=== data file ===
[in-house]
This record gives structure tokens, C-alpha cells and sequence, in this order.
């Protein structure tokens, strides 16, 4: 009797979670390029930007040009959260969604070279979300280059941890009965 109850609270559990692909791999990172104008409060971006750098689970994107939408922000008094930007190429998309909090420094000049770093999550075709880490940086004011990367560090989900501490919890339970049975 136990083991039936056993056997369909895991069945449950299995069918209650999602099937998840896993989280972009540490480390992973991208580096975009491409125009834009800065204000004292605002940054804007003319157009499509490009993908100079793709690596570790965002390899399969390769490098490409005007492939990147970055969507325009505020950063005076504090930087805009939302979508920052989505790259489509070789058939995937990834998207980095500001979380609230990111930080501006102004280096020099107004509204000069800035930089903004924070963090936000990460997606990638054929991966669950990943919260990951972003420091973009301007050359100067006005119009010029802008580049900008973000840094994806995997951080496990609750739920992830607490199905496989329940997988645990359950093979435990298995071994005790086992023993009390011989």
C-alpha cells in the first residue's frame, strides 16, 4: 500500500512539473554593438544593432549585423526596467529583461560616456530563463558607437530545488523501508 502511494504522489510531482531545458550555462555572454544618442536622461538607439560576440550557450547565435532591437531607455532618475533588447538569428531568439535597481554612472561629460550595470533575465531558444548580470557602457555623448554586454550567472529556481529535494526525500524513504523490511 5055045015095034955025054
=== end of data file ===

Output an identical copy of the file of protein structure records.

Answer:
[in-house]
This record gives structure tokens, C-alpha cells and sequence, in this order.
């Protein structure tokens, strides 16, 4: 009797979670390029930007040009959260969604070279979300280059941890009965 109850609270559990692909791999990172104008409060971006750098689970994107939408922000008094930007190429998309909090420094000049770093999550075709880490940086004011990367560090989900501490919890339970049975 136990083991039936056993056997369909895991069945449950299995069918209650999602099937998840896993989280972009540490480390992973991208580096975009491409125009834009800065204000004292605002940054804007003319157009499509490009993908100079793709690596570790965002390899399969390769490098490409005007492939990147970055969507325009505020950063005076504090930087805009939302979508920052989505790259489509070789058939995937990834998207980095500001979380609230990111930080501006102004280096020099107004509204000069800035930089903004924070963090936000990460997606990638054929991966669950990943919260990951972003420091973009301007050359100067006005119009010029802008580049900008973000840094994806995997951080496990609750739920992830607490199905496989329940997988645990359950093979435990298995071994005790086992023993009390011989």
C-alpha cells in the first residue's frame, strides 16, 4: 500500500512539473554593438544593432549585423526596467529583461560616456530563463558607437530545488523501508 502511494504522489510531482531545458550555462555572454544618442536622461538607439560576440550557450547565435532591437531607455532618475533588447538569428531568439535597481554612472561629460550595470533575465531558444548580470557602457555623448554586454550567472529556481529535494526525500524513504523490511 5055045015095034955025054